Weak development comes with high price
Conference Board finds only modest gains in spending levels on training since 2010
Mar 10, 2014
By Claudine Kapel
New research tells a familiar story about organizations and their struggle to facilitate employee development while containing costs.
The Conference Board of Canada’s Learning and Development Outlook reports Canadian organizations spent about 1.4 per cent of their annual payroll — or an average of $705 per employee — on learning and development in 2012, up from $688 in 2010.
That represents a small gain of less than three per cent (or $17 per employee), although the Conference Board notes it reflects a “modest reversal of the downward trend of the past two decades.” The study results reflect responses from 198 Canadian organizations.
Overall learning and development spending is still down nearly 40 per cent from its historic high of $1,207 in 1993, the Conference Board notes. “Over the past 20 years, spending has declined in both the public and private sectors and in organizations of all sizes.”
A strategic focus on learning and development is vital for a number of reasons. Employee development is a key total rewards component that influences an organization’s ability to attract and retain talent, drive performance and ensure continued access to essential skills and knowledge.
Inadequate attention to employee development can undermine more than just an organization’s talent management strategy. Over time, it can erode the organization’s ability to compete as a business.
The Conference Board warns Canadian organizations are “lagging other nations in terms of the relative importance and consistency placed on employee skill development and learning.” It points to the 2013 International Institute for Management Development (IMD) World Competitiveness Yearbook report, in which Canada ranked 28th out of 59 countries in terms of the importance Canadian organizations place on workforce training.
The Conference Board notes it has been concerned about the declining competitiveness of Canadian organizations for years. “Global rankings, based on a number of key performance indicators, show that Canadian competitiveness has dwindled in recent years.”
It adds that ongoing learning and skills development are “crucial factors” in ensuring organizations have employees with the training to drive both innovation and performance. “But, it appears that Canadian organizations are still struggling to keep pace with global leaders.”
The Conference Board cautions that if organizations don’t take action to strengthen organizational learning, they will run the risk of falling even further behind.
“In the end, the consequences of doing nothing far outweigh a move toward investing in areas requiring immediate attention, such as human capital and skills development.”
So what does it take to translate employee development into a competitive advantage?
Not surprisingly, the Conference Board says it starts with strong leadership support for learning and development, which supports the creation of a strong learning culture. “Over the past decade or so, there have been a growing number of studies investigating the link between leadership development and the business success of organizations.”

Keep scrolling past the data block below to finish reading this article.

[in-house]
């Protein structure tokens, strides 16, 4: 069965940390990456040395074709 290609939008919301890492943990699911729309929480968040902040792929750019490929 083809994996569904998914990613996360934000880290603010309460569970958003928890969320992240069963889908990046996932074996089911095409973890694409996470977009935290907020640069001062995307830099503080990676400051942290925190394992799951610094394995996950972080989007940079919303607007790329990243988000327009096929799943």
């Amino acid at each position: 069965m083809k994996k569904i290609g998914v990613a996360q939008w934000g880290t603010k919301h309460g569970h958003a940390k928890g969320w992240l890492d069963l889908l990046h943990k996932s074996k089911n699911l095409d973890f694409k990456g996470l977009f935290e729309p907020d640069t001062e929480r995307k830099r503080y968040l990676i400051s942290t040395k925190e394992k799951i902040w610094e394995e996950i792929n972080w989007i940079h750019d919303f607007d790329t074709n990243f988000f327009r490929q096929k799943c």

The Conference Board notes survey respondents who reported the overall leadership of their organization was better or significantly better than that of their competitors were four times more likely to have effective leadership development practices in place.
Yet while 60 per cent of respondents indicated leadership development was a strategic priority, only about one-third felt their practices were effective.
As a result, when it comes to strengthening their approach to employee development, some organizations may find themselves stuck between a rock and a hard place. Without leadership commitment, their approach to development may be less than robust – leaving them without the means to build the leadership capabilities needed to drive a learning culture.
To escape the chicken-and-egg quandary, organizations may need to revisit and strengthen their business case for employee development in general — and leadership development in particular. This could be done as part of a broader review of their total rewards or talent management strategies.
Some organizations may need to begin with baby steps — such as modest increases to investment levels. This would at least represent steps in the right direction. But much more needs to be done if Canadian organizations are to drive performance and innovation and successfully compete on a global stage.
Claudine Kapel is principal of Kapel and Associates Inc., a Toronto-based human resources and communications consulting firm specializing in the design and implementation of compensation and total rewards programs. For more information, visit www.kapelandassociates.com.
Claudine Kapel is principal of Kapel and Associates Inc., a human resources consulting firm specializing in compensation design, performance management, and employee communications. Claudine is also the co-author of The HR Manager’s Guide to Total Rewards and Straight Talk on Managing Human Resources.